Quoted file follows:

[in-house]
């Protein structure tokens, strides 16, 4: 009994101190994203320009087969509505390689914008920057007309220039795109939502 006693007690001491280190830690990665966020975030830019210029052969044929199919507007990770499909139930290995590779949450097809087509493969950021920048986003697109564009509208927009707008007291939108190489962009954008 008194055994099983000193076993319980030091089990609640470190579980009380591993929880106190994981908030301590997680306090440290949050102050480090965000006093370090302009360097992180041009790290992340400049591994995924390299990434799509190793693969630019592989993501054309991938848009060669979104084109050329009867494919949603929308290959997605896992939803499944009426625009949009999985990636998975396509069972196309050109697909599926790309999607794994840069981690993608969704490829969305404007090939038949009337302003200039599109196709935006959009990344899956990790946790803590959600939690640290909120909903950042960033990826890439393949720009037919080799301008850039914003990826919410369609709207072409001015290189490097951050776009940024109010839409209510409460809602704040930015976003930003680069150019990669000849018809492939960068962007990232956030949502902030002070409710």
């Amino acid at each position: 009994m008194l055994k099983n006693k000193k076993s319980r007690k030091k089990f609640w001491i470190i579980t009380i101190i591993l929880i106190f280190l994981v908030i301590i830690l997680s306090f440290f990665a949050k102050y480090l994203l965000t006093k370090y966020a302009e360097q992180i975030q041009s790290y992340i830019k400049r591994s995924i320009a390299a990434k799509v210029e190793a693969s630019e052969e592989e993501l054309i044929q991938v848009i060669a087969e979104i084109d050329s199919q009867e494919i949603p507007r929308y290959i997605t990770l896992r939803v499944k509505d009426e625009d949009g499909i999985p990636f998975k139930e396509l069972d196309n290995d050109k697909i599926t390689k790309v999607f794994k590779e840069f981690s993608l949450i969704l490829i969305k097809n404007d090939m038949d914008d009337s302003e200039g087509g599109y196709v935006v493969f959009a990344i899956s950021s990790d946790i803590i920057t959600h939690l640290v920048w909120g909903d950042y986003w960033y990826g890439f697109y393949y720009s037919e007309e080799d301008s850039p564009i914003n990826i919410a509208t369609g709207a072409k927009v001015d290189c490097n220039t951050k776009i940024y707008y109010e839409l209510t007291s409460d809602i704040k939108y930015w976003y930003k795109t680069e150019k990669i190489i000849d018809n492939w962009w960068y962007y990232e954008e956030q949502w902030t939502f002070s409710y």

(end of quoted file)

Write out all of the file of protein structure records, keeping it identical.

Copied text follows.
[in-house]
């Protein structure tokens, strides 16, 4: 009994101190994203320009087969509505390689914008920057007309220039795109939502 006693007690001491280190830690990665966020975030830019210029052969044929199919507007990770499909139930290995590779949450097809087509493969950021920048986003697109564009509208927009707008007291939108190489962009954008 008194055994099983000193076993319980030091089990609640470190579980009380591993929880106190994981908030301590997680306090440290949050102050480090965000006093370090302009360097992180041009790290992340400049591994995924390299990434799509190793693969630019592989993501054309991938848009060669979104084109050329009867494919949603929308290959997605896992939803499944009426625009949009999985990636998975396509069972196309050109697909599926790309999607794994840069981690993608969704490829969305404007090939038949009337302003200039599109196709935006959009990344899956990790946790803590959600939690640290909120909903950042960033990826890439393949720009037919080799301008850039914003990826919410369609709207072409001015290189490097951050776009940024109010839409209510409460809602704040930015976003930003680069150019990669000849018809492939960068962007990232956030949502902030002070409710």
């Amino acid at each position: 009994m008194l055994k099983n006693k000193k076993s319980r007690k030091k089990f609640w001491i470190i579980t009380i101190i591993l929880i106190f280190l994981v908030i301590i830690l997680s306090f440290f990665a949050k102050y480090l994203l965000t006093k370090y966020a302009e360097q992180i975030q041009s790290y992340i830019k400049r591994s995924i320009a390299a990434k799509v210029e190793a693969s630019e052969e592989e993501l054309i044929q991938v848009i060669a087969e979104i084109d050329s199919q009867e494919i949603p507007r929308y290959i997605t990770l896992r939803v499944k509505d009426e625009d949009g499909i999985p990636f998975k139930e396509l069972d196309n290995d050109k697909i599926t390689k790309v999607f794994k590779e840069f981690s993608l949450i969704l490829i969305k097809n404007d090939m038949d914008d009337s302003e200039g087509g599109y196709v935006v493969f959009a990344i899956s950021s990790d946790i803590i920057t959600h939690l640290v920048w909120g909903d950042y986003w960033y990826g890439f697109y393949y720009s037919e007309e080799d301008s850039p564009i914003n990826i919410a509208t369609g709207a072409k927009v001015d290189c490097n220039t951050k776009i940024y707008y109010e839409l209510t007291s409460d809602i704040k939108y930015w976003y930003k795109t680069e150019k990669i190489i000849d018809n492939w962009w960068y962007y990232e954008e956030q949502w902030t939502f002070s409710y």